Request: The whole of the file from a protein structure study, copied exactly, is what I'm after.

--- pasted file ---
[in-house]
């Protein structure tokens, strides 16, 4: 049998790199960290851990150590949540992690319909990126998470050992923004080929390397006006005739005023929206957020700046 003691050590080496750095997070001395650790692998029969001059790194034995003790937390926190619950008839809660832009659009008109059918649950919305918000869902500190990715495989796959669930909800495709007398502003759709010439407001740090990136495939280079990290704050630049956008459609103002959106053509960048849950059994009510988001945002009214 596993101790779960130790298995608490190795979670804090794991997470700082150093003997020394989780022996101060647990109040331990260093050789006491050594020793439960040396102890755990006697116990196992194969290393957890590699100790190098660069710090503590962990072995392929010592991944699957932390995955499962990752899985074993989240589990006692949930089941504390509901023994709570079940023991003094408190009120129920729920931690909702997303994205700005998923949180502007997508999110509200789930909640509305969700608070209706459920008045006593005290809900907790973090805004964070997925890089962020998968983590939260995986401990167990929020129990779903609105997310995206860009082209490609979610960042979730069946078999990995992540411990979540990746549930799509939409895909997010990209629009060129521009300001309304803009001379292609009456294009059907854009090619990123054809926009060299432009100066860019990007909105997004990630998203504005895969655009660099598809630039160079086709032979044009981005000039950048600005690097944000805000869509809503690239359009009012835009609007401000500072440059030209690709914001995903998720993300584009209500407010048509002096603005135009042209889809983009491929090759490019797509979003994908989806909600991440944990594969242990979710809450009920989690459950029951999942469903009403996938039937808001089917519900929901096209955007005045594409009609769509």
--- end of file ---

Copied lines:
[in-house]
């Protein structure tokens, strides 16, 4: 049998790199960290851990150590949540992690319909990126998470050992923004080929390397006006005739005023929206957020700046 003691050590080496750095997070001395650790692998029969001059790194034995003790937390926190619950008839809660832009659009008109059918649950919305918000869902500190990715495989796959669930909800495709007398502003759709010439407001740090990136495939280079990290704050630049956008459609103002959106053509960048849950059994009510988001945002009214 596993101790779960130790298995608490190795979670804090794991997470700082150093003997020394989780022996101060647990109040331990260093050789006491050594020793439960040396102890755990006697116990196992194969290393957890590699100790190098660069710090503590962990072995392929010592991944699957932390995955499962990752899985074993989240589990006692949930089941504390509901023994709570079940023991003094408190009120129920729920931690909702997303994205700005998923949180502007997508999110509200789930909640509305969700608070209706459920008045006593005290809900907790973090805004964070997925890089962020998968983590939260995986401990167990929020129990779903609105997310995206860009082209490609979610960042979730069946078999990995992540411990979540990746549930799509939409895909997010990209629009060129521009300001309304803009001379292609009456294009059907854009090619990123054809926009060299432009100066860019990007909105997004990630998203504005895969655009660099598809630039160079086709032979044009981005000039950048600005690097944000805000869509809503690239359009009012835009609007401000500072440059030209690709914001995903998720993300584009209500407010048509002096603005135009042209889809983009491929090759490019797509979003994908989806909600991440944990594969242990979710809450009920989690459950029951999942469903009403996938039937808001089917519900929901096209955007005045594409009609769509």